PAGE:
If you have a co-worker who drives everyone else crazy enough to affect productivity, take the issue to the boss, Marie G. McIntyre advises. Just don't use such words as "obnoxious" to describe the behavior because it "will only make you sound like squabbling schoolchildren," she writes. If the boss doesn't intervene, set limits for what you'll tolerate and then stick by them.
Women need to get tougher if they want to excel in the workplace, says Sharon Meers, co-author of "Getting to 50/50." Drawing her particular admiration: Sarah Palin, for her "ability to walk right through flack."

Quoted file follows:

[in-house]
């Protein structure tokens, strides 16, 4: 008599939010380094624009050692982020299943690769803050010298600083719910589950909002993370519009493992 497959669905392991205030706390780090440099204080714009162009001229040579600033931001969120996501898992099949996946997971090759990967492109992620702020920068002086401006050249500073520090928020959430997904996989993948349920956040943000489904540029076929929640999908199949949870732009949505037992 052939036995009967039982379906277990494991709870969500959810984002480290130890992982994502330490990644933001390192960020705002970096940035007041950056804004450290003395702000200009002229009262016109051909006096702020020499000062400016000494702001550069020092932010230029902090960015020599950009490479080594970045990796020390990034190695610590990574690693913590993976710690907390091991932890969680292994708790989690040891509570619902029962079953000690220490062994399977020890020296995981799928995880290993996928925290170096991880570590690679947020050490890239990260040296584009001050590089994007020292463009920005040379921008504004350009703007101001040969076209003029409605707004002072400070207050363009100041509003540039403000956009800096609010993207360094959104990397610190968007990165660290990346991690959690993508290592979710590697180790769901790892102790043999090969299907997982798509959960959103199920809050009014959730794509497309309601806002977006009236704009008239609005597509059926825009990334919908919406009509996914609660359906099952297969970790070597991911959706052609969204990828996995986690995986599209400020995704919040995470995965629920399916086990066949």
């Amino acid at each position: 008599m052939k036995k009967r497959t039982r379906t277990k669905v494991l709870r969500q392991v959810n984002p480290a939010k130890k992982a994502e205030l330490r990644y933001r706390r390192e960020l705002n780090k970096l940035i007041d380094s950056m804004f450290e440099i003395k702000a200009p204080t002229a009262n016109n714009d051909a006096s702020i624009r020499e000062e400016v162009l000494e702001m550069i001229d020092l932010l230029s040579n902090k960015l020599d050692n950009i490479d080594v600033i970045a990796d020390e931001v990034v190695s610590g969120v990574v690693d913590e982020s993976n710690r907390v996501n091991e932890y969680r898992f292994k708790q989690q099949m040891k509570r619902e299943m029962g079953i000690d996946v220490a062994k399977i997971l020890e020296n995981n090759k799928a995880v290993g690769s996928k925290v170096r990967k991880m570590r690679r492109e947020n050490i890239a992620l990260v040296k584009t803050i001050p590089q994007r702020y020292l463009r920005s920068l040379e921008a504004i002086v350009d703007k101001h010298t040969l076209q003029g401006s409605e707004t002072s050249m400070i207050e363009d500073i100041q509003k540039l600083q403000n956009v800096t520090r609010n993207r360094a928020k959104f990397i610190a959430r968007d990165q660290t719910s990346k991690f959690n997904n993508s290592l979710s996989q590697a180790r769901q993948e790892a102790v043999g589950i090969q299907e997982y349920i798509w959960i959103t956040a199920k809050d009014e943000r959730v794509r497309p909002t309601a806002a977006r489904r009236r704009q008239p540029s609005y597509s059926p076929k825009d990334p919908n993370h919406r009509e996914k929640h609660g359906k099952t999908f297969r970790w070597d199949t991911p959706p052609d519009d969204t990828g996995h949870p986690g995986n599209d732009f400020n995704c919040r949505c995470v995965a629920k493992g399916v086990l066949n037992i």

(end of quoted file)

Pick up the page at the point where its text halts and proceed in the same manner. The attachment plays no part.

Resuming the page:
George Barrett, CEO of Cardinal Health, says he likes job candidates who ask questions during their interview. "What they're curious about tells you a lot about who they are, and that's sort of the most fun part of the interview for me," he says. "... It probably tells you how well they understand your company."
The JetBlue employee who exited a plane via the aircraft's slide after an argument with a passenger isn't the only worker who is fed up with irate and rude customers, experts say. Other workers cite similar run-ins. "There's so much more pressure, so much more tension," says one.
Having dogs in the workplace appears to increase trust, teamwork and a sense of closeness among workers, one study found. Researchers found that a team that had a dog underfoot -- and was asked to do a collaborative project -- rated their colleagues higher after the exercise than those who were poochless.